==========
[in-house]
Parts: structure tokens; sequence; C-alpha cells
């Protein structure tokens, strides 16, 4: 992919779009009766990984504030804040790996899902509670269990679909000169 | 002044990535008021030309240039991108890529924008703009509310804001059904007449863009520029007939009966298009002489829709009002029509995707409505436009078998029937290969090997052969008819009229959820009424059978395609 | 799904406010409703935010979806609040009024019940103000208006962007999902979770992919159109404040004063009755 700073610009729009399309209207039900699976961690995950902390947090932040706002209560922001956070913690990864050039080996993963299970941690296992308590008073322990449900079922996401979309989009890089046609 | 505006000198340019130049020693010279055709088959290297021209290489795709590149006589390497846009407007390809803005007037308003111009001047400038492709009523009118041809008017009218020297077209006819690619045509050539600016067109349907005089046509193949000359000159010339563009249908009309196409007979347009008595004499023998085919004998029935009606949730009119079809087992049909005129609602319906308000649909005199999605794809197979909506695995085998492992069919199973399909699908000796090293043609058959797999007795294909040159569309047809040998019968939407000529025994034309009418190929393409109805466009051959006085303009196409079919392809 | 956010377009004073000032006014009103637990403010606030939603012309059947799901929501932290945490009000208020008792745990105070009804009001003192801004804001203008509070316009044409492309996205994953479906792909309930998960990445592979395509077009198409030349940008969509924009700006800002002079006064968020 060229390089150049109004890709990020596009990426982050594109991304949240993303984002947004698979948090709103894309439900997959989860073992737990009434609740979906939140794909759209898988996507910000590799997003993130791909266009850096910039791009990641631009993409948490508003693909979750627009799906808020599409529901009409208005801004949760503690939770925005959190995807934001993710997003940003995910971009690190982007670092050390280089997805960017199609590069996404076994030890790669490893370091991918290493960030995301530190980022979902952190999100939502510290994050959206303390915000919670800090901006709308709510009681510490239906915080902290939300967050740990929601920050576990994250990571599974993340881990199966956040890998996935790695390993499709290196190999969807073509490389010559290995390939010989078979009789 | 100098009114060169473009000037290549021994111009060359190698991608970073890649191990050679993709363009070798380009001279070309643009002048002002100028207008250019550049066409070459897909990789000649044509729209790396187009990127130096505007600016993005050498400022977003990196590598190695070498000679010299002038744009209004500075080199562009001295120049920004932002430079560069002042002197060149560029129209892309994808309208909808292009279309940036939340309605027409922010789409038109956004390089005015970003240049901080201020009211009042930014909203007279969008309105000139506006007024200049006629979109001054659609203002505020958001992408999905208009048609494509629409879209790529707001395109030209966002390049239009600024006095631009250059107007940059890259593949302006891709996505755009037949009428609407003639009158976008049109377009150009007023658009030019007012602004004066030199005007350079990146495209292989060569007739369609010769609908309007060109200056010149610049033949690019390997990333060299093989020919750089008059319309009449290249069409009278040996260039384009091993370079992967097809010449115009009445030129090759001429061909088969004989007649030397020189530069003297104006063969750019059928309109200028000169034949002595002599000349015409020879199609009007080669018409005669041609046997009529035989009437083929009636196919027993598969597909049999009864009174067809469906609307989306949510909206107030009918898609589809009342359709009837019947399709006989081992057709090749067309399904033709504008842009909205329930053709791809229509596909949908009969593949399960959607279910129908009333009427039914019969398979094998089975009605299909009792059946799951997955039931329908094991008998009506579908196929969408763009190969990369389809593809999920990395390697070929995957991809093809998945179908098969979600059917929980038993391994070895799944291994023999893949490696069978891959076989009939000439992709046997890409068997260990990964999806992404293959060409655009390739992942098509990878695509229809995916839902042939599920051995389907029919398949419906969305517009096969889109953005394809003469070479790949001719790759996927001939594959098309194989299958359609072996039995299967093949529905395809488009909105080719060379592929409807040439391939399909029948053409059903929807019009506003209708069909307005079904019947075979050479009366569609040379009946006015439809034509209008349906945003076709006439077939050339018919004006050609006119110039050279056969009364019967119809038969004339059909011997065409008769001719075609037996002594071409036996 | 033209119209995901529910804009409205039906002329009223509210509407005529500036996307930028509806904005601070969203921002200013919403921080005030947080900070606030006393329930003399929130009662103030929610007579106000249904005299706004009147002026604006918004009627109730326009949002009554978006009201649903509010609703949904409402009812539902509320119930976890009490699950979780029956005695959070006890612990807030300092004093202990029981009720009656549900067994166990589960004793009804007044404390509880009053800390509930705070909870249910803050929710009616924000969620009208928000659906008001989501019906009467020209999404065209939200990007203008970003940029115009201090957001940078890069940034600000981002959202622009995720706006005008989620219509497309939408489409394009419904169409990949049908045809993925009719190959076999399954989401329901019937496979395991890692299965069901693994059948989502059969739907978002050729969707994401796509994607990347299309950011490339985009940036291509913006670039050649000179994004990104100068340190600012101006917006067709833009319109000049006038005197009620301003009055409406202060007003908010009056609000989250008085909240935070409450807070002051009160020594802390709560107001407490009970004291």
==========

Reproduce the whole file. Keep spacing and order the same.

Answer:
[in-house]
Parts: structure tokens; sequence; C-alpha cells
């Protein structure tokens, strides 16, 4: 992919779009009766990984504030804040790996899902509670269990679909000169 | 002044990535008021030309240039991108890529924008703009509310804001059904007449863009520029007939009966298009002489829709009002029509995707409505436009078998029937290969090997052969008819009229959820009424059978395609 | 799904406010409703935010979806609040009024019940103000208006962007999902979770992919159109404040004063009755 700073610009729009399309209207039900699976961690995950902390947090932040706002209560922001956070913690990864050039080996993963299970941690296992308590008073322990449900079922996401979309989009890089046609 | 505006000198340019130049020693010279055709088959290297021209290489795709590149006589390497846009407007390809803005007037308003111009001047400038492709009523009118041809008017009218020297077209006819690619045509050539600016067109349907005089046509193949000359000159010339563009249908009309196409007979347009008595004499023998085919004998029935009606949730009119079809087992049909005129609602319906308000649909005199999605794809197979909506695995085998492992069919199973399909699908000796090293043609058959797999007795294909040159569309047809040998019968939407000529025994034309009418190929393409109805466009051959006085303009196409079919392809 | 956010377009004073000032006014009103637990403010606030939603012309059947799901929501932290945490009000208020008792745990105070009804009001003192801004804001203008509070316009044409492309996205994953479906792909309930998960990445592979395509077009198409030349940008969509924009700006800002002079006064968020 060229390089150049109004890709990020596009990426982050594109991304949240993303984002947004698979948090709103894309439900997959989860073992737990009434609740979906939140794909759209898988996507910000590799997003993130791909266009850096910039791009990641631009993409948490508003693909979750627009799906808020599409529901009409208005801004949760503690939770925005959190995807934001993710997003940003995910971009690190982007670092050390280089997805960017199609590069996404076994030890790669490893370091991918290493960030995301530190980022979902952190999100939502510290994050959206303390915000919670800090901006709308709510009681510490239906915080902290939300967050740990929601920050576990994250990571599974993340881990199966956040890998996935790695390993499709290196190999969807073509490389010559290995390939010989078979009789 | 100098009114060169473009000037290549021994111009060359190698991608970073890649191990050679993709363009070798380009001279070309643009002048002002100028207008250019550049066409070459897909990789000649044509729209790396187009990127130096505007600016993005050498400022977003990196590598190695070498000679010299002038744009209004500075080199562009001295120049920004932002430079560069002042002197060149560029129209892309994808309208909808292009279309940036939340309605027409922010789409038109956004390089005015970003240049901080201020009211009042930014909203007279969008309105000139506006007024200049006629979109001054659609203002505020958001992408999905208009048609494509629409879209790529707001395109030209966002390049239009600024006095631009250059107007940059890259593949302006891709996505755009037949009428609407003639009158976008049109377009150009007023658009030019007012602004004066030199005007350079990146495209292989060569007739369609010769609908309007060109200056010149610049033949690019390997990333060299093989020919750089008059319309009449290249069409009278040996260039384009091993370079992967097809010449115009009445030129090759001429061909088969004989007649030397020189530069003297104006063969750019059928309109200028000169034949002595002599000349015409020879199609009007080669018409005669041609046997009529035989009437083929009636196919027993598969597909049999009864009174067809469906609307989306949510909206107030009918898609589809009342359709009837019947399709006989081992057709090749067309399904033709504008842009909205329930053709791809229509596909949908009969593949399960959607279910129908009333009427039914019969398979094998089975009605299909009792059946799951997955039931329908094991008998009506579908196929969408763009190969990369389809593809999920990395390697070929995957991809093809998945179908098969979600059917929980038993391994070895799944291994023999893949490696069978891959076989009939000439992709046997890409068997260990990964999806992404293959060409655009390739992942098509990878695509229809995916839902042939599920051995389907029919398949419906969305517009096969889109953005394809003469070479790949001719790759996927001939594959098309194989299958359609072996039995299967093949529905395809488009909105080719060379592929409807040439391939399909029948053409059903929807019009506003209708069909307005079904019947075979050479009366569609040379009946006015439809034509209008349906945003076709006439077939050339018919004006050609006119110039050279056969009364019967119809038969004339059909011997065409008769001719075609037996002594071409036996 | 033209119209995901529910804009409205039906002329009223509210509407005529500036996307930028509806904005601070969203921002200013919403921080005030947080900070606030006393329930003399929130009662103030929610007579106000249904005299706004009147002026604006918004009627109730326009949002009554978006009201649903509010609703949904409402009812539902509320119930976890009490699950979780029956005695959070006890612990807030300092004093202990029981009720009656549900067994166990589960004793009804007044404390509880009053800390509930705070909870249910803050929710009616924000969620009208928000659906008001989501019906009467020209999404065209939200990007203008970003940029115009201090957001940078890069940034600000981002959202622009995720706006005008989620219509497309939408489409394009419904169409990949049908045809993925009719190959076999399954989401329901019937496979395991890692299965069901693994059948989502059969739907978002050729969707994401796509994607990347299309950011490339985009940036291509913006670039050649000179994004990104100068340190600012101006917006067709833009319109000049006038005197009620301003009055409406202060007003908010009056609000989250008085909240935070409450807070002051009160020594802390709560107001407490009970004291």